Seeing the sky light up with vibrant, swirling hues of blue, green, and even pink is an unforgettable experience. This naturally occurring phenomenon is known as the Aurora Borealis or northern lights (because it’s only visible at northern latitudes). This year is forecasted to be one of the most active times for the solar cycle—so book that bucket list northern lights trip now.
What are the Northern Lights?
The northern lights are caused by energized particles from the sun entering the Earth’s upper atmosphere at high speeds. The National Aeronautics and Space Administration (NASA) offers a more scientific explanation of the northern lights, saying, “When a solar storm comes toward us, some of the energy and small particles can travel down the magnetic field lines at the north and south poles into Earth’s atmosphere. There, the particles interact with gases in our atmosphere resulting in beautiful displays of light in the sky. Oxygen gives off green and red light.”
The Best Places to See the Northern Lights
The best places to see the northern lights are northern destinations with minimal light pollution, clear skies, and dry weather.
You don’t have to venture too far outside the brightly-lit downtown area of Iceland’s capital city, Reykjavik, to see the northern lights. Within the city itself, you’ll find Perlan, a famous Icelandic observatory rising 61 meters above Reykjavik. The glass-domed top structure offers a warm indoor spot to wait for the light show.
If you weren’t lucky enough to spot the Aurora at Perlan, the planetarium has an immersive northern lights video show that’s the next best thing.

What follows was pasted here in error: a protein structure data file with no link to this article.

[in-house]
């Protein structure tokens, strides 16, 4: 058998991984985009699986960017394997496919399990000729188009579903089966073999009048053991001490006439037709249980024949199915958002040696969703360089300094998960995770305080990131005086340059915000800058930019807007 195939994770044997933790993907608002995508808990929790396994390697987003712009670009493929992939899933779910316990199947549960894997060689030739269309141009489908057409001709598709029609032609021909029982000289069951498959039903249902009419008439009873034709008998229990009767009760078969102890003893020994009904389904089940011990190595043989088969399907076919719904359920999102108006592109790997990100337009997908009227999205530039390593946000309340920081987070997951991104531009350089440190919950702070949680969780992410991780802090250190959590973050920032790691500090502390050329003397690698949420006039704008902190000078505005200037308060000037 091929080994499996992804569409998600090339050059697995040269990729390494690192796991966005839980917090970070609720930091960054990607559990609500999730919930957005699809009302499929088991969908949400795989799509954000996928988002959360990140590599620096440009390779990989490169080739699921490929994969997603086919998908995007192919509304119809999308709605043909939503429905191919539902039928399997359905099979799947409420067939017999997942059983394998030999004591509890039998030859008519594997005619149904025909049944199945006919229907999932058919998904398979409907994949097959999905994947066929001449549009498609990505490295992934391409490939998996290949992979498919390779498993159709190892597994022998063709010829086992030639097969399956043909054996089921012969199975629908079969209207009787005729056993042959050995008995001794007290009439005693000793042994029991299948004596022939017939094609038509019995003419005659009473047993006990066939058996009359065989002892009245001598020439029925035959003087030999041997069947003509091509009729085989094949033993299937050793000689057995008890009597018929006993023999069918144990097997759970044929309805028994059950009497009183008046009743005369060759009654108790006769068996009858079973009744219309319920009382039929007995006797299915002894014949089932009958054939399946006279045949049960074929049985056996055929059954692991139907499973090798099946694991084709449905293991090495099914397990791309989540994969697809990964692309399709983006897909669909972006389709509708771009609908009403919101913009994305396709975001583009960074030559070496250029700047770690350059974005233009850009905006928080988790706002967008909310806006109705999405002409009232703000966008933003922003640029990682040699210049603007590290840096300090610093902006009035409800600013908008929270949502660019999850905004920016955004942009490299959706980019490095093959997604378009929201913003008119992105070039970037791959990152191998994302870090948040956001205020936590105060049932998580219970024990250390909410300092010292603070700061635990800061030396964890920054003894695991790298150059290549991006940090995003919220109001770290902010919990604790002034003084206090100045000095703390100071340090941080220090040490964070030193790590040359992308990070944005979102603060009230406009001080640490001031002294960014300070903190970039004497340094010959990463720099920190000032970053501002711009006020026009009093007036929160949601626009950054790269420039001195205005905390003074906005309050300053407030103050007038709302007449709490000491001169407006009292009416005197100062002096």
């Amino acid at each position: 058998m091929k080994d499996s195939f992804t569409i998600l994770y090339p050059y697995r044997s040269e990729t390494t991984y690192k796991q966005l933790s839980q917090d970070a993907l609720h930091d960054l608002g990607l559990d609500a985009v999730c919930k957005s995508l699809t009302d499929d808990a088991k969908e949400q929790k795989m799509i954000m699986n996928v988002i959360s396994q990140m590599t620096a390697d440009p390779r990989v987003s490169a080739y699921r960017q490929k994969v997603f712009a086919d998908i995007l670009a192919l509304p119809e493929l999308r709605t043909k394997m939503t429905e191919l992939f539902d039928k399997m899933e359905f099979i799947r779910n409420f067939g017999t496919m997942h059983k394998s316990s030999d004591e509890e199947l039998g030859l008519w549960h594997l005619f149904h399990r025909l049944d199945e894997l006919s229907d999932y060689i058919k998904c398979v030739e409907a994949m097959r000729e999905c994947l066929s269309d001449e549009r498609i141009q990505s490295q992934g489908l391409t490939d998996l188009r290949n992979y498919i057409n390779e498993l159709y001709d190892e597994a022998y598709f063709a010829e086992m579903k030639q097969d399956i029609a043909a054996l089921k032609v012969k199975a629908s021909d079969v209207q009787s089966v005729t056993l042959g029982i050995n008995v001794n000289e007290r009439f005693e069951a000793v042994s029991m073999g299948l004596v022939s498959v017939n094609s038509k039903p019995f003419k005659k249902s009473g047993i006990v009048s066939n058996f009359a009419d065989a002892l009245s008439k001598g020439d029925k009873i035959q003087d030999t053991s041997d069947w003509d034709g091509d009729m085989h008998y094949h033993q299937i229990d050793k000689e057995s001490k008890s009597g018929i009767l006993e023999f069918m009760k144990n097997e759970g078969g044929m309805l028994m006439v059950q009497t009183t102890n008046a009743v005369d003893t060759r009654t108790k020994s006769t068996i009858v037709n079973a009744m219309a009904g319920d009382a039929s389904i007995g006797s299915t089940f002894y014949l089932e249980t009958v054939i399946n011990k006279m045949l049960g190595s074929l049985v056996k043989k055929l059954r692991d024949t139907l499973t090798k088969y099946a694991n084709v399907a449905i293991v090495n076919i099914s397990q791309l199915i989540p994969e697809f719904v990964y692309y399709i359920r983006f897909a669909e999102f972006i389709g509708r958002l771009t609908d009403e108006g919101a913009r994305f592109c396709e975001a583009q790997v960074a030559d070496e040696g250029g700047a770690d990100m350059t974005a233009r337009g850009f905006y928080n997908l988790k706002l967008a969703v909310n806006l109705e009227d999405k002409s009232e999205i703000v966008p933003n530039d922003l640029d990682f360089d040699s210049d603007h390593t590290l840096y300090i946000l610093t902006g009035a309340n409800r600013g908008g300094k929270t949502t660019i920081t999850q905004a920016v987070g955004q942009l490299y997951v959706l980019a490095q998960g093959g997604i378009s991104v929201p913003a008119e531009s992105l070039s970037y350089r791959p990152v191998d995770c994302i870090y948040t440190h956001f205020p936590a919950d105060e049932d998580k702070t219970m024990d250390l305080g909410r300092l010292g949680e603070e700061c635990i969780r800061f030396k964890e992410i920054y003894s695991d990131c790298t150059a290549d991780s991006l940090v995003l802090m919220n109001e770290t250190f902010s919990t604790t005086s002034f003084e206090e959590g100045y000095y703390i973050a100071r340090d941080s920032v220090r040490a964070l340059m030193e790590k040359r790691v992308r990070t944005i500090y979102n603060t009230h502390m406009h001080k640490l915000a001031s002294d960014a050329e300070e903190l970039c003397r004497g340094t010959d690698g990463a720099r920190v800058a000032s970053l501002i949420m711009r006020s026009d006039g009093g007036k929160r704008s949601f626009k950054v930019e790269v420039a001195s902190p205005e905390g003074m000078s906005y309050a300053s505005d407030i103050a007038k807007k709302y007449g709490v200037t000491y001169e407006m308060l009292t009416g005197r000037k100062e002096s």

Alaska is by far the best place in the United States to see the northern lights. Although the northern lights can be seen statewide, the best places to see them in Alaska are the Interior, Arctic, and Southcentral regions due to their locations under the auroral oval.
If you’re based in Fairbanks, we recommend booking a northern lights guided tour, which will take you away from city lights. These tour operators monitor weather conditions and aurora forecasts and take groups to spots where there’s the best chance to see the lights. Choose one of the tours that allow you to book a multi-day window instead of a specific date—that way, you’re not locked into a tour on a night that ends up being rainy or cloudy.
If you want to see the northern lights in summer, you can actually view them during all four seasons in Canada (but you’ll have the best luck from December to March). Destination Canada recommends the Northwest Territories as the best place in Canada to see the northern lights. In the Northwest Territories, the aurora is visible on an average of 240 nights per year.
Hoping to spot the lights in the Edmonton area? Sign up for this free email alert that will let you know if there might be an aurora that night.
The Faroe Islands
Some of the most spectacular auroras in the world can be spotted on the Faroe Islands. These far-flung islands, located between Iceland and Norway, are difficult to reach, but their remote location helps with the northern lights viewing, thanks to minimal light pollution.